Mexico benefits from better immunisation coverage than the US and lower death rates from cancer and from respiratory and circulatory diseases. However, the report in Healthcare International acknowledges that, as the figures are mostly derived from government, politicians an be reluctant to divulge the true incidence of local disease in case this affects investment and tourism. Britain does badly mainly because of the high rate of cancer and circulatory diseases, which may be due to the country's poor diet.

Totals for childhood and maternal mortality: Japan, Sweden, and Singapore, which have the lowest figures.

The report also found no correlation between the numbers of doctors and quality of medical care. Italy has a large number of doctors–478 per 100000 population–but is still middle of the table. Alexandra Wyke, editor of Healthcare International, said: "The conclusion must be that the amount spent on healthcare and the quality of doctors and hospitals have little to do with the quality of medicine."

World Health Report 2004
Health systems by country

Statistics by Country http://www.who.int/whr/2004/annex/country/en/

National health accounts indicators: measured levels of per capita expenditure on health, 1997–2001 [pdf 49kb]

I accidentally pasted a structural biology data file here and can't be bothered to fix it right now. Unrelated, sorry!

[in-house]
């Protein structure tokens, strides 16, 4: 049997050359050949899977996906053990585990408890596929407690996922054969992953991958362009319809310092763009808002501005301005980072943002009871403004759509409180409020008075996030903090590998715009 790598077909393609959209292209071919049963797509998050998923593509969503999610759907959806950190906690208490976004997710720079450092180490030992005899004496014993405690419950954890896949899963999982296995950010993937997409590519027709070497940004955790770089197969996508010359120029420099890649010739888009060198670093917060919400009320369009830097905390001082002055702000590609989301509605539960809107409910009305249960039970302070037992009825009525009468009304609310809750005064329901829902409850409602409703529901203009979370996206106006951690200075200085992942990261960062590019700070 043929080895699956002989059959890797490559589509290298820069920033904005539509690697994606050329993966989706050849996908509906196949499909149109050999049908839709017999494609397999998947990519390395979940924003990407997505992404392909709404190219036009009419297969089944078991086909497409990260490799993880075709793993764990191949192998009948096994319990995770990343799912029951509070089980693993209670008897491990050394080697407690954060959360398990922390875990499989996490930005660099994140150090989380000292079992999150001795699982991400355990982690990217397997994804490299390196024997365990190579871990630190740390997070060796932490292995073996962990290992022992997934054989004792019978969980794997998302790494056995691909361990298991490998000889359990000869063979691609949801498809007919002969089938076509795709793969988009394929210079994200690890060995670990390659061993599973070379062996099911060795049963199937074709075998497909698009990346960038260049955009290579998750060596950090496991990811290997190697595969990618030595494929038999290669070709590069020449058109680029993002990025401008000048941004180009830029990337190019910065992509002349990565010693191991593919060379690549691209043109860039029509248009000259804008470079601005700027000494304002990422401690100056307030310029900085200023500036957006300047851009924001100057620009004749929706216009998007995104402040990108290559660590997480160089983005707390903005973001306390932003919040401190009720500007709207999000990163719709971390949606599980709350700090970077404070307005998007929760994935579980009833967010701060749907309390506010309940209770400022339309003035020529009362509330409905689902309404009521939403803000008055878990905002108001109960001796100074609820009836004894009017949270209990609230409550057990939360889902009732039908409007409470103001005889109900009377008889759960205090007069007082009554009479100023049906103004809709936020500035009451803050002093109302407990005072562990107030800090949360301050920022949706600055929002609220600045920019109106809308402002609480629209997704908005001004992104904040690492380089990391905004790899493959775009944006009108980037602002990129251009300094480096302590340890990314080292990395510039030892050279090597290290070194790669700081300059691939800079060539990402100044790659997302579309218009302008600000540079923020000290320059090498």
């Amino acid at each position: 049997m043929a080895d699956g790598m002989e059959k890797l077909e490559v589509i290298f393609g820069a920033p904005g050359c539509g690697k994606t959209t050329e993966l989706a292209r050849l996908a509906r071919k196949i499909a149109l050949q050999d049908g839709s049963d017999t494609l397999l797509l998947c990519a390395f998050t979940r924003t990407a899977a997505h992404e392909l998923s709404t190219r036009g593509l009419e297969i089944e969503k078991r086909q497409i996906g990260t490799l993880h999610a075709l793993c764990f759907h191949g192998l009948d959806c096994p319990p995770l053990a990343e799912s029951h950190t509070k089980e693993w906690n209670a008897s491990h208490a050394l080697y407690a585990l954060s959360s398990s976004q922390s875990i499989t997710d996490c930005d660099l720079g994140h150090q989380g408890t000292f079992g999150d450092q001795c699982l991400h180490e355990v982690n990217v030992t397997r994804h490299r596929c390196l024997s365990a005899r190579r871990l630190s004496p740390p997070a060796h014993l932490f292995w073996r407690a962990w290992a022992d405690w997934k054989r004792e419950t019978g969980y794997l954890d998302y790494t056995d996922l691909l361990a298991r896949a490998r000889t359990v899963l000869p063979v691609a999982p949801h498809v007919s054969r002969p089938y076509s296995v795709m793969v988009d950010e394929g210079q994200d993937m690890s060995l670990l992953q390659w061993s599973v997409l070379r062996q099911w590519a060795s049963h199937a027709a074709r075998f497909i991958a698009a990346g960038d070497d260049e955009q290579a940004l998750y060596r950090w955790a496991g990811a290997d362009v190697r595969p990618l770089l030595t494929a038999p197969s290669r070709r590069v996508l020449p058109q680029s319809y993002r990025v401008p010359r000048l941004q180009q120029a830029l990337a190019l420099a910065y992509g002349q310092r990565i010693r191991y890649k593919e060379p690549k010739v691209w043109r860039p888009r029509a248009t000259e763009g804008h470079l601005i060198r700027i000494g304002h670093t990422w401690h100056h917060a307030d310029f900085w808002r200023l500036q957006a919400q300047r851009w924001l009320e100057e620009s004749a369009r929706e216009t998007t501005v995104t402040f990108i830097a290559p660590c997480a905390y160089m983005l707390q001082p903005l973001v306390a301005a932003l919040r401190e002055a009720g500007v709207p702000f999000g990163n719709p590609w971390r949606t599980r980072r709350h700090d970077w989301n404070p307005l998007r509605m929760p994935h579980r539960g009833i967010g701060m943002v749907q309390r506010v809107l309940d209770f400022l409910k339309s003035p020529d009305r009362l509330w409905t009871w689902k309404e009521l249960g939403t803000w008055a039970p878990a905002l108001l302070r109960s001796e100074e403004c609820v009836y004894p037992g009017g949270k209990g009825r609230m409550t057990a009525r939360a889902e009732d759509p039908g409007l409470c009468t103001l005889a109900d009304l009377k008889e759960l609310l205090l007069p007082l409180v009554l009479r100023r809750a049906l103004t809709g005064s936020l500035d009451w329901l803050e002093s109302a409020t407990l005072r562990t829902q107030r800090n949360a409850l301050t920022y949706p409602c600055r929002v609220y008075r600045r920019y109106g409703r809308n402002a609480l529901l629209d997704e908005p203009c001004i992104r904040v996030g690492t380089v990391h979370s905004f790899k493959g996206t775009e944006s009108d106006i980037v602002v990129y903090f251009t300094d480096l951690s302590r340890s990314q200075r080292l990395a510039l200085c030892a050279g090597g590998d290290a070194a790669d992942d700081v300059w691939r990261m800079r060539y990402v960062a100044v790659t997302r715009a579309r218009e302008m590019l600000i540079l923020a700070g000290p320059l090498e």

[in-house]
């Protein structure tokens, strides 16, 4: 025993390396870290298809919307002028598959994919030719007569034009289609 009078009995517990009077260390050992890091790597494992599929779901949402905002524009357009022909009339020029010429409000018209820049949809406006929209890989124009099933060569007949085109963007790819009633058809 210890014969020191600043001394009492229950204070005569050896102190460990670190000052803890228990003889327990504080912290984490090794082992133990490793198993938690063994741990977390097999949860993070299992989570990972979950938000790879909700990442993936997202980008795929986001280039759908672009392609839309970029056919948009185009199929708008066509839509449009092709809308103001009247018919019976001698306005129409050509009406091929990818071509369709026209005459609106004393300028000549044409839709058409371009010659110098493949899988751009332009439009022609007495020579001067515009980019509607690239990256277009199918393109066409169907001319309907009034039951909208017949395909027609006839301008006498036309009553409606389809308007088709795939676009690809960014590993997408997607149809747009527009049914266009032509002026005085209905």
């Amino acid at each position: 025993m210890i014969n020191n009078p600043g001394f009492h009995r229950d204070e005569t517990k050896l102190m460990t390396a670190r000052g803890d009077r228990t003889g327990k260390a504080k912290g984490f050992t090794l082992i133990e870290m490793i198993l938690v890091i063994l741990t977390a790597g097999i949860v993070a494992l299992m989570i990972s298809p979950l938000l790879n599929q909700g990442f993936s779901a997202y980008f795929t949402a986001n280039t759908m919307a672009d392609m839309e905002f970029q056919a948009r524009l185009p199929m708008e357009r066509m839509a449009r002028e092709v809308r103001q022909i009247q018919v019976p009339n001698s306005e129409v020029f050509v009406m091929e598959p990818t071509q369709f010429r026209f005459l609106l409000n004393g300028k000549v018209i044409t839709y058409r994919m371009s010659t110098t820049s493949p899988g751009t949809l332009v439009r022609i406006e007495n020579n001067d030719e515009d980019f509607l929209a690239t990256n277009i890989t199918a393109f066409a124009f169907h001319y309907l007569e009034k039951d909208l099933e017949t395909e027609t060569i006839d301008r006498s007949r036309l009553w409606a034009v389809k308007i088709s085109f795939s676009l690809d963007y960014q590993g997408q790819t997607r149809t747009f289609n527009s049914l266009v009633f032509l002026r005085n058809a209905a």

- Selected national health accounts indicators: measured levels of expenditure on health, 1997–2001 [pdf 71kb]

 

Pakistan needs British healthcare systemhttp://www.dailytimes.com.pk/default.asp?date=08/31/2004 7:37:08 AM

ISLAMABAD: Federal Minister for Health, is impressed by the British healthcare system in which 100 percent of the population has health insurance and he wants to bring healthcare to the doorsteps of the people by adapting the world’s best healthcare systems to Pakistan. The minister was convinced the government must have control on basic healthcare services. In the National Healthcare System of Britain, he said, the first thing doctors do is treat patients rather inquire about their healthcare insurance, as is the practice in the US.

Commenting on the local situation he said government healthcare service providers had to cater to the needs of a large number of people who cannot afford expensive medicine. He said Pakistan had excellent healthcare infrastructure such as Basic Health Units, Rural Health Centers, DHQs and hospitals. “We can provide descent healthcare to our people. One cannot have an appendix operation for $2 in the USA. This is only possible in Pakistan. Of course, we cannot offer the five-star facilities, but we can give descent healthcare to our people. The only thing required is better organization and motivation.”

To a question about private practice by doctors, he said he had floated the idea of private practice by the medical specialists within the hospitals in 1988, when he was Punjab’s health minister. “In Britain the doctors have private clinics within the premises of the hospitals. We want to implement the same here in Pakistan. They would be required to give a certain percentage to the hospital against the services like electricity, gas, rent, staff, etc being provided by the hospital.”